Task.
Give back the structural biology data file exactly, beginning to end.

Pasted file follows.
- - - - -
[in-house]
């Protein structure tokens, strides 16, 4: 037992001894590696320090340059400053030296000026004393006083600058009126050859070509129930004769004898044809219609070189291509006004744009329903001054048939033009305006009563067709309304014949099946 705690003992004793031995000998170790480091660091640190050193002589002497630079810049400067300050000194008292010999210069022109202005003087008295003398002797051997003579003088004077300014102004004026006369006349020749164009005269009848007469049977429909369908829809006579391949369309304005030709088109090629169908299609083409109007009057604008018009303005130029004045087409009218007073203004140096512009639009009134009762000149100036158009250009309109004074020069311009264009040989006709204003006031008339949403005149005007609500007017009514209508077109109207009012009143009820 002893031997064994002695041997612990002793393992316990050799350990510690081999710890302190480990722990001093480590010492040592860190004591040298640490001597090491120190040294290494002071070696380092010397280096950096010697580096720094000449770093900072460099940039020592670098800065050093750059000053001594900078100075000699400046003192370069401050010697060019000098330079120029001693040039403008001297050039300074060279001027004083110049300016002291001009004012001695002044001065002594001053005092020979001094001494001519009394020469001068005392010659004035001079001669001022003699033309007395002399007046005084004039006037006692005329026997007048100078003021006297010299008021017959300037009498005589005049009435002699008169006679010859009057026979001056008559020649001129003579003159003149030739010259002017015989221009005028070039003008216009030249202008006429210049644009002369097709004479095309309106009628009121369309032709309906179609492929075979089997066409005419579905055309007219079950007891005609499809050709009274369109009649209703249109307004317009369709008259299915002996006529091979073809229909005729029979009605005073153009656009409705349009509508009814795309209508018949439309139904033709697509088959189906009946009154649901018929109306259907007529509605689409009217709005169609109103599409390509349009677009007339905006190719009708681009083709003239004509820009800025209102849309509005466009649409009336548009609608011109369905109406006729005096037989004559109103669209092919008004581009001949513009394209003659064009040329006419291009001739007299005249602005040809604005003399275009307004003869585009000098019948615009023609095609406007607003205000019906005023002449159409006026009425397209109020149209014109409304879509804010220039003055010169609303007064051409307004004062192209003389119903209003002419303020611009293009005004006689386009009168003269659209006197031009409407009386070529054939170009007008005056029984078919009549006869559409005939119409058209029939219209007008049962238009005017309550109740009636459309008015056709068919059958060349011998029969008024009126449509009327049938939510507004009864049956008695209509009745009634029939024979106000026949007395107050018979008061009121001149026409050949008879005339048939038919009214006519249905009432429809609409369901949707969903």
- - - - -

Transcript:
[in-house]
């Protein structure tokens, strides 16, 4: 037992001894590696320090340059400053030296000026004393006083600058009126050859070509129930004769004898044809219609070189291509006004744009329903001054048939033009305006009563067709309304014949099946 705690003992004793031995000998170790480091660091640190050193002589002497630079810049400067300050000194008292010999210069022109202005003087008295003398002797051997003579003088004077300014102004004026006369006349020749164009005269009848007469049977429909369908829809006579391949369309304005030709088109090629169908299609083409109007009057604008018009303005130029004045087409009218007073203004140096512009639009009134009762000149100036158009250009309109004074020069311009264009040989006709204003006031008339949403005149005007609500007017009514209508077109109207009012009143009820 002893031997064994002695041997612990002793393992316990050799350990510690081999710890302190480990722990001093480590010492040592860190004591040298640490001597090491120190040294290494002071070696380092010397280096950096010697580096720094000449770093900072460099940039020592670098800065050093750059000053001594900078100075000699400046003192370069401050010697060019000098330079120029001693040039403008001297050039300074060279001027004083110049300016002291001009004012001695002044001065002594001053005092020979001094001494001519009394020469001068005392010659004035001079001669001022003699033309007395002399007046005084004039006037006692005329026997007048100078003021006297010299008021017959300037009498005589005049009435002699008169006679010859009057026979001056008559020649001129003579003159003149030739010259002017015989221009005028070039003008216009030249202008006429210049644009002369097709004479095309309106009628009121369309032709309906179609492929075979089997066409005419579905055309007219079950007891005609499809050709009274369109009649209703249109307004317009369709008259299915002996006529091979073809229909005729029979009605005073153009656009409705349009509508009814795309209508018949439309139904033709697509088959189906009946009154649901018929109306259907007529509605689409009217709005169609109103599409390509349009677009007339905006190719009708681009083709003239004509820009800025209102849309509005466009649409009336548009609608011109369905109406006729005096037989004559109103669209092919008004581009001949513009394209003659064009040329006419291009001739007299005249602005040809604005003399275009307004003869585009000098019948615009023609095609406007607003205000019906005023002449159409006026009425397209109020149209014109409304879509804010220039003055010169609303007064051409307004004062192209003389119903209003002419303020611009293009005004006689386009009168003269659209006197031009409407009386070529054939170009007008005056029984078919009549006869559409005939119409058209029939219209007008049962238009005017309550109740009636459309008015056709068919059958060349011998029969008024009126449509009327049938939510507004009864049956008695209509009745009634029939024979106000026949007395107050018979008061009121001149026409050949008879005339048939038919009214006519249905009432429809609409369901949707969903």